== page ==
How building credibility builds success

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Do you keep your word?

Anyone who believes that character matters (and I reckon that’s almost everyone reading this article), will understand the value of one’s personal reputation.

If your reputation is good, then a lot of things become easier. For example, doing business with others, attracting new clients, or attracting good-quality staff. If your reputation is bad, many of these become much harder to achieve, as you must continually find new people to engage with who know nothing of your poor reputation.

What creates the trust and consistency that a reputation is built upon?

I’d argue it’s the strength of your word. If you consistently do what you say you will do, it’s easier for people to trust you.

Keeping your word to others enhances your reputation. That’s pretty straightforward.

However, there is another area where it is vitally important to keep your word; that’s keeping your word to yourself. When you keep your word to yourself, you learn to trust yourself.

 

Trust Yourself

As FP Advance’s Debbie Yearsley Davidson highlighted in her guest blog Planning for Success a few weeks ago:

Every task that gets written down on my weekly list gets actioned one way or another. I do one of five things with each task:-

1. Check it off when it gets done 2. Re-write it until it gets done 3. Break it down into smaller steps 4. Address the bigger issue of why it’s not getting done 5. Cross it off if I don’t intend to do it

The reason Debbie never just lets something slide, is to build that trust in herself. If jobs get left and goals never get completed, you can easily start to lose trust in yourself. That can become a slippery slope with major long-term implications.

 

Setting your goals and achieving them

I encourage businesses that I work with to set between three and seven 90-day goals each quarter (and less is more, so it’s often three or four goals). A good-quality goal is not too ambitious and is quite specific, so that everyone knows if it is on-track or off-track throughout each week of the quarter and most importantly, whether it’s been achieved at the end of the 90 days.

Vague goals on the other hand make it very difficult to know if things are on-track or off-track each week and whether the goal has been achieved at the end of the 90 days. This leaves too much wriggle room.

These vague goals mean that the business owners don’t really know if they are keeping their word to themselves or not. In one business I’ve worked with in the past, this led to a supposedly important quarterly goal being rolled over for nearly a year. Instead of getting the go-forward that comes from achieving a goal, ticking it off and setting a new goal, the owners in this business lost accountability to each other. That, in turn, led to some internal bickering and blame shifting, as well as a loss of trust in their business plan, and their plans for the future more generally.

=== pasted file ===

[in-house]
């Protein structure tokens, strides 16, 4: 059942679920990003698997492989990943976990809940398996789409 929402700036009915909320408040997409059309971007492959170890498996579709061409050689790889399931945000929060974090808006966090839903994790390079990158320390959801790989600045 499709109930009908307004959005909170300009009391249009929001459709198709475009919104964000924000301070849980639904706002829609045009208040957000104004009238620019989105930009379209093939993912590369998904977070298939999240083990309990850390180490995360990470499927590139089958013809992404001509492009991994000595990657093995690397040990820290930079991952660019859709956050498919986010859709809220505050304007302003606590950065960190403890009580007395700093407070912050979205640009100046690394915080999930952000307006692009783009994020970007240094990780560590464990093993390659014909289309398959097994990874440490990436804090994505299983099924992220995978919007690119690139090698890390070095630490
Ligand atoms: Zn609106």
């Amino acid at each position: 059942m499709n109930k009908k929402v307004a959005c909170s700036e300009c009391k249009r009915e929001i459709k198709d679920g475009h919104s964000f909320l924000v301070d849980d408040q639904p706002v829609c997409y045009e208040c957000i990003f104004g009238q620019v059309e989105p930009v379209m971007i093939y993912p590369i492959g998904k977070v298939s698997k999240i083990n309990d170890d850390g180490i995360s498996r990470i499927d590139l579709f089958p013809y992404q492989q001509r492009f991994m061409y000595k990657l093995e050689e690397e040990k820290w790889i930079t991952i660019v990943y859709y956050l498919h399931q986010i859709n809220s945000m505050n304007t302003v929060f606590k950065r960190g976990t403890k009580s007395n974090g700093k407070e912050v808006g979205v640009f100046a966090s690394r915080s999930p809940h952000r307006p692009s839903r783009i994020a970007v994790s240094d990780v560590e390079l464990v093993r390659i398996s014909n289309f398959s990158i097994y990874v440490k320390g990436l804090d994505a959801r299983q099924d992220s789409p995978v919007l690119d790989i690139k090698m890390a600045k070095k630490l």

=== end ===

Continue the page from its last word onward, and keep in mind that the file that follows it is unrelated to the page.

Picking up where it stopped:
I’ve experienced this myself in the past. The end result is that you stop planning altogether. Why would you bother taking the time out to plan when your experience has shown you that whatever you commit to won’t be what you, or others on your team, really do day-to-day and week-to-week?

Once you stop planning, you’re like a ship without a compass or a destination and it doesn’t really matter which direction you go in. Wherever you find yourself drifting around will have to be your final destination for now, until you break this habit of not being true to the commitments you make to yourself.

That sucks.

 

How do you fix this situation?

The first thing to do is ensure you are setting achievable goals. Break larger goals down into smaller chunks that you can achieve in the time frame you’ve set yourself.

For example, a poor quarterly goal might say, ‘Launch new website’. To be honest a complete re-design of a website usually takes longer than 90 days. So decide what you can achieve in 90 days. It might be something like, ‘Select a supplier and sign off on final designs for the website’.

You can always exceed the goal you’ve set for yourself, but it’s important to hit the goals you do set. This is the part that builds confidence and trust within yourself.

On a daily basis when you set tasks for the day, follow Debbie’s advice:

1. Check it off when it gets done 2. Re-write it until it gets done 3. Break it down into smaller steps 4. Address the bigger issue of why it’s not getting done 5. Cross it off if I don’t intend to do it

But don’t just let it slip or disappear. These small disciplines matter and ensure that lots of small daily wins, add up to weekly wins, monthly wins and quarterly wins. Next thing you know a bunch of small successes have transformed your business and created those big changes you’ve always been chasing.

In his book, The Speed of Trust: The One Thing That Changes Everything,  Stephen Covey Jnr talks about how achieving results as a leader helps you gain credibility and trust from those that you lead. This is imperative if you are trying to get buy-in from your team.

I’m all for big hairy audacious goals, but only for your medium and longer-term goals, and only if you’ve already got a track record of hitting your smaller goals and milestones along the way.

If, for any reason, you haven’t got that sort of track record, then my advice is to rein yourself in, set smaller achievable goals and start hitting them. You’ll be amazed how quickly this rebuilds trust in yourself.

 

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“When you keep your word to yourself, you learn to trust yourself.”

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